The Canadian Psychological Association held its 69th Annual Convention last weekend in Halifax, Nova Scotia.
The History and Philosophy of Psychology Section made a strong showing with a number of very interesting presentations.
The one talk that stood out in particular, at least to me, was presented first thing Saturday morning by the very dynamic speaker Dr. Richard Brown. The talk, entitled “The X-38 Project: Donald O. Hebb and the study of perceptual isolation,” examined the evidence surrounding Donald Hebb‘s possible involvement with the CIA.
Brown’s talk responded particularly to the accusations made against Hebb by Alfred W. McCoy in A Question of Torture: CIA Interrogation from the Cold War to the War on Terror (AHP reported on this book back in January). Going over an enormous amount of previously-sealed documents, some only recently made available, Brown argued that Hebb never worked for the CIA nor was the CIA particularly interested in Hebb’s work until after much of it was completed. Though Brown concluded with the disclaimer that no document he has “yet” to see leads him to believe there is a connection, the presentation was thoroughly convincing that no connection existed between Hebb and the CIA.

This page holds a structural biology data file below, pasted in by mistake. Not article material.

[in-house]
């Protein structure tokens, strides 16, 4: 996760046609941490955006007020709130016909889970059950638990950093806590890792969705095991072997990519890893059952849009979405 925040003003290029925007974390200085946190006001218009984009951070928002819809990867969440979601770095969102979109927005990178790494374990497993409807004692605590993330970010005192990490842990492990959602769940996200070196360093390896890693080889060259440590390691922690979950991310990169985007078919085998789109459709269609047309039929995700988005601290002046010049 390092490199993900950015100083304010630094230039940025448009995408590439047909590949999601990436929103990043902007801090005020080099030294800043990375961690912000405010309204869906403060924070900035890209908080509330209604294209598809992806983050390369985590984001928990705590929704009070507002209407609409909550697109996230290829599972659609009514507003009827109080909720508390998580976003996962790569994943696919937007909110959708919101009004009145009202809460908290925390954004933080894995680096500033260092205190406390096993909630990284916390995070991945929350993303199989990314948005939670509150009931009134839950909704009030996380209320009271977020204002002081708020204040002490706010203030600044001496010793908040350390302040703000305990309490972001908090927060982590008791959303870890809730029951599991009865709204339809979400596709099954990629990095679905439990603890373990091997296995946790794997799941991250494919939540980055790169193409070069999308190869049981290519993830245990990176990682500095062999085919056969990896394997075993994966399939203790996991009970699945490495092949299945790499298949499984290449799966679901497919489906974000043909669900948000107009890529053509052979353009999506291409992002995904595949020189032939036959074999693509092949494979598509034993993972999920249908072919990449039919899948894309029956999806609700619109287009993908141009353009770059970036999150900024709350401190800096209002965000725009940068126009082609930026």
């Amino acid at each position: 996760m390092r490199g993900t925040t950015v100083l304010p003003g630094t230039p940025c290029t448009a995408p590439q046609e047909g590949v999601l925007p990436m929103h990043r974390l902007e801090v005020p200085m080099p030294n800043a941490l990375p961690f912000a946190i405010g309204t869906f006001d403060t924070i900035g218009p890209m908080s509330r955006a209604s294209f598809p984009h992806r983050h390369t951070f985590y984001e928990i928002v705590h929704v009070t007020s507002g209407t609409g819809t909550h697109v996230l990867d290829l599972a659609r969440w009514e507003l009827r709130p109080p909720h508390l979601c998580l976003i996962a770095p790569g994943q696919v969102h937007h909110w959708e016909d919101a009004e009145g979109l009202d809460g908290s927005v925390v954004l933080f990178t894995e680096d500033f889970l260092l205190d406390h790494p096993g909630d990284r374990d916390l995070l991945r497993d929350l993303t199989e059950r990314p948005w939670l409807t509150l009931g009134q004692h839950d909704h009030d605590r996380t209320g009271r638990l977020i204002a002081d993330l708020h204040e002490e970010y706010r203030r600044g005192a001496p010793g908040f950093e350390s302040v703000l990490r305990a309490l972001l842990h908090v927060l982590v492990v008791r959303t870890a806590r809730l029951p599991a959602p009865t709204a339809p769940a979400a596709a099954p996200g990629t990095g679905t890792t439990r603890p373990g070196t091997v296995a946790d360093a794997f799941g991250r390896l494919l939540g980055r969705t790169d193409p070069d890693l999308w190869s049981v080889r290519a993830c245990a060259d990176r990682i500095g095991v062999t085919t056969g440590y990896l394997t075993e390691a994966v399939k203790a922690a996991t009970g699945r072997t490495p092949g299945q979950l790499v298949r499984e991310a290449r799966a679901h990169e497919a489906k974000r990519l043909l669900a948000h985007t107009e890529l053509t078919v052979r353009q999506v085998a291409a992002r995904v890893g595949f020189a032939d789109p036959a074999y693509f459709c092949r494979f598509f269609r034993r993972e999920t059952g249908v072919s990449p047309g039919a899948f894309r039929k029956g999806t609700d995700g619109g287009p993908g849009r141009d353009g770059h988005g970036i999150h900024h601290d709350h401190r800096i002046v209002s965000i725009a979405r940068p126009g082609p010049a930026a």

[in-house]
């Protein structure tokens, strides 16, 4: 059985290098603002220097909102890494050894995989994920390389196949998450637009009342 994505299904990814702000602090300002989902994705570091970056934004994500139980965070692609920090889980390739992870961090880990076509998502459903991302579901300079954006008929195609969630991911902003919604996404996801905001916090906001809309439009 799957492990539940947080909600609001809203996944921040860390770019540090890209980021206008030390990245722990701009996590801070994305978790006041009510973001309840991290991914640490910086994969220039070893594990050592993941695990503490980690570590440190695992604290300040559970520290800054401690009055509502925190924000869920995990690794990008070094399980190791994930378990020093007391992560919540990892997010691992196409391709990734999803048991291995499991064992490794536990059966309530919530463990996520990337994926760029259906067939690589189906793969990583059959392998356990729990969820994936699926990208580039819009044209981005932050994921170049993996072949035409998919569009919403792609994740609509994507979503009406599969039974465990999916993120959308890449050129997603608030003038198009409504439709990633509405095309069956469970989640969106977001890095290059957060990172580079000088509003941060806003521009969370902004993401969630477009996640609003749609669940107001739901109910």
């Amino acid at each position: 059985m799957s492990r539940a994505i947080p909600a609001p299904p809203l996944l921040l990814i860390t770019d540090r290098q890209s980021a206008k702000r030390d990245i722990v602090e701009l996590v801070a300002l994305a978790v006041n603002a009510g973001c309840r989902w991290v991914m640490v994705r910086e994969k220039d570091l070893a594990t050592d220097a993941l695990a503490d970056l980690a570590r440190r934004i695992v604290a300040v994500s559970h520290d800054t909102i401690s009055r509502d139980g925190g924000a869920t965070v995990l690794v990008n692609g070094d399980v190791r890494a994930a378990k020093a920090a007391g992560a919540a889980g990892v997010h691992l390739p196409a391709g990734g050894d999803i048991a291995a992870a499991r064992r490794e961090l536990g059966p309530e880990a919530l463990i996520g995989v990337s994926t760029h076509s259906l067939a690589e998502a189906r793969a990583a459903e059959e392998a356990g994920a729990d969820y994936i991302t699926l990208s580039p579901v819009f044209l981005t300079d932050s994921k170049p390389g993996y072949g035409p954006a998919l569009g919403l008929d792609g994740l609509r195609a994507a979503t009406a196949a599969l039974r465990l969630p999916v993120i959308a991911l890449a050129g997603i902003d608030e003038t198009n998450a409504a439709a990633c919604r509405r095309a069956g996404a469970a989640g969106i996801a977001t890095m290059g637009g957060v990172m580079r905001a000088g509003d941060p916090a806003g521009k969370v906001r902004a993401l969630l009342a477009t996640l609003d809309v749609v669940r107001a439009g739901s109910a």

A lecture by Alfred McCoy about the history of psychological torture by covert services and the military in the US has just been been posted on YouTube. McCoy, a U. Wisconsin professor of history, is the author of the 2006 book A Question of Torture: CIA Interrogation from the Cold War to the War on Terror. He has also authored books on the international heroin trade and on the Australian underworld.
McCoy became significant to historians of psychology when he claimed in A Question of Torture that Donald Hebb’s sensory deprivation research and Stanley Milgram’s obedience research had been funded by the CIA, and that they were part of the CIA’s half-century of effort to develop and apply effective techniques of “no-touch” psychological torture that would evade the prohibitions of the Geneva Conventions Continue reading Short History of Psychological Torture